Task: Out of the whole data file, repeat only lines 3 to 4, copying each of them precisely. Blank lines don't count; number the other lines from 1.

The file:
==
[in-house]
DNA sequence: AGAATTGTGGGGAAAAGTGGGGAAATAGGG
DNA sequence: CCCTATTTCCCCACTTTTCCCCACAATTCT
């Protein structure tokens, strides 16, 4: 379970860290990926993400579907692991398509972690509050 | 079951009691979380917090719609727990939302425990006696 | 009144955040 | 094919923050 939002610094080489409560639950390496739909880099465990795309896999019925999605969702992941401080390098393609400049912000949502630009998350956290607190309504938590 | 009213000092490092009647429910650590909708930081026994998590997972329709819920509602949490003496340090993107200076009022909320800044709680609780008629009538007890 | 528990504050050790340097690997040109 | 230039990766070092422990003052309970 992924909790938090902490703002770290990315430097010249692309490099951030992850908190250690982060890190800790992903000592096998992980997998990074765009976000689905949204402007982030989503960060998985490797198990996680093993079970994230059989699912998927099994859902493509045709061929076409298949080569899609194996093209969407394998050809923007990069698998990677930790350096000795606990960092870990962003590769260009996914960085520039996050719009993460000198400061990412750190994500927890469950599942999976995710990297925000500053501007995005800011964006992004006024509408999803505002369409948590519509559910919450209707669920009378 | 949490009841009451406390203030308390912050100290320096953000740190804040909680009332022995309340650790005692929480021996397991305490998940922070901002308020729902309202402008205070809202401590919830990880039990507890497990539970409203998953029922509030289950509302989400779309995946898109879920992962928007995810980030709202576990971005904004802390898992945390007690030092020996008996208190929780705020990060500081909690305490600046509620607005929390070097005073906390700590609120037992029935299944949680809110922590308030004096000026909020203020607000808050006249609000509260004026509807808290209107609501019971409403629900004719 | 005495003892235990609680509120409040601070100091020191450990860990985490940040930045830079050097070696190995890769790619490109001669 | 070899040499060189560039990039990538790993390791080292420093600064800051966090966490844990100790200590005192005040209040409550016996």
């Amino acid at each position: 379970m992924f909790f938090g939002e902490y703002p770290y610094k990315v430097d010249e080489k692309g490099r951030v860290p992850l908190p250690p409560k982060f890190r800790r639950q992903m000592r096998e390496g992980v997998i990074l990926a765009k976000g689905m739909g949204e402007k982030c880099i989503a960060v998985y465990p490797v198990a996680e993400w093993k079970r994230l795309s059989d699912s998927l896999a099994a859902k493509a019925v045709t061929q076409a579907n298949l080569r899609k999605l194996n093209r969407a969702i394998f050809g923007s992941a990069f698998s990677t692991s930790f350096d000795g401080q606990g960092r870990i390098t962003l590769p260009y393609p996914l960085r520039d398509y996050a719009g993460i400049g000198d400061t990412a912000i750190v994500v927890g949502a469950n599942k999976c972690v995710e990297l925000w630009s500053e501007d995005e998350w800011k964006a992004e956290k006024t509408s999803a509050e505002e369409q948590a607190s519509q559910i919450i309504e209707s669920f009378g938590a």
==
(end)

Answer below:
DNA sequence: CCCTATTTCCCCACTTTTCCCCACAATTCT
């Protein structure tokens, strides 16, 4: 379970860290990926993400579907692991398509972690509050 | 079951009691979380917090719609727990939302425990006696 | 009144955040 | 094919923050 939002610094080489409560639950390496739909880099465990795309896999019925999605969702992941401080390098393609400049912000949502630009998350956290607190309504938590 | 009213000092490092009647429910650590909708930081026994998590997972329709819920509602949490003496340090993107200076009022909320800044709680609780008629009538007890 | 528990504050050790340097690997040109 | 230039990766070092422990003052309970 992924909790938090902490703002770290990315430097010249692309490099951030992850908190250690982060890190800790992903000592096998992980997998990074765009976000689905949204402007982030989503960060998985490797198990996680093993079970994230059989699912998927099994859902493509045709061929076409298949080569899609194996093209969407394998050809923007990069698998990677930790350096000795606990960092870990962003590769260009996914960085520039996050719009993460000198400061990412750190994500927890469950599942999976995710990297925000500053501007995005800011964006992004006024509408999803505002369409948590519509559910919450209707669920009378 | 949490009841009451406390203030308390912050100290320096953000740190804040909680009332022995309340650790005692929480021996397991305490998940922070901002308020729902309202402008205070809202401590919830990880039990507890497990539970409203998953029922509030289950509302989400779309995946898109879920992962928007995810980030709202576990971005904004802390898992945390007690030092020996008996208190929780705020990060500081909690305490600046509620607005929390070097005073906390700590609120037992029935299944949680809110922590308030004096000026909020203020607000808050006249609000509260004026509807808290209107609501019971409403629900004719 | 005495003892235990609680509120409040601070100091020191450990860990985490940040930045830079050097070696190995890769790619490109001669 | 070899040499060189560039990039990538790993390791080292420093600064800051966090966490844990100790200590005192005040209040409550016996």